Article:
Finding Shipbuilding Talent Is The Hardest Part Of The Job

According to The Virginian Pilot, the most difficult part of breaking into the shipbuilding industry isn’t finding a job – it’s being qualified for the job. Below, read an excerpt from the article, and then click here to read more!

Carole Bowen is a 67-year-old great-grandmother — and a first-rate welder with nearly 40 years of experience.

All but a few of those years have been spent at the Norfolk shipyard now owned by BAE Systems, whose sprawling complex just south of the Berkley Bridge forms part of the city’s waterfront, a vista of drydocked warships and towering cranes.

“It’s not all fun — that’s for sure,” Bowen said. “It is a lot of hard work, and you do get dirty from your job — and smelly.”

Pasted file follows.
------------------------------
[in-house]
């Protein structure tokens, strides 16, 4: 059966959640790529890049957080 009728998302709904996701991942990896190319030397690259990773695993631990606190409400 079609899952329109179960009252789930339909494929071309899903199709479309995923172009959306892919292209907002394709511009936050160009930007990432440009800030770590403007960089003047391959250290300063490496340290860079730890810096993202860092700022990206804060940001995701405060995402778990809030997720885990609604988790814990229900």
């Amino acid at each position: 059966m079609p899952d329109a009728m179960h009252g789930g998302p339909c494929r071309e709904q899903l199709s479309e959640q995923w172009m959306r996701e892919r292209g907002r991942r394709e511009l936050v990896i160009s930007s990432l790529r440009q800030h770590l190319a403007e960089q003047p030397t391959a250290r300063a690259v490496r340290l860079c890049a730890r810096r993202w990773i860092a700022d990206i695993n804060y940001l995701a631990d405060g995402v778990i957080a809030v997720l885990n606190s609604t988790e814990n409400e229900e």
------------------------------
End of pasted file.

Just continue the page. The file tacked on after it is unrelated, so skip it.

She’s stuck with it, though, taking pride in the fact that she’s good at it — good enough to have been sent by her employer to San Francisco, San Diego and Honolulu over the course of her career to ply her craft.

Yet within the next year or so, Bowen plans to retire, part of a seismic shift in the region’s shipbuilding and ship-repair industry that, by the end of the decade, will have subtracted 18,000 skilled workers, an upheaval that local shipyard managers have mobilized to address.

Click here to read the rest of the article!

 

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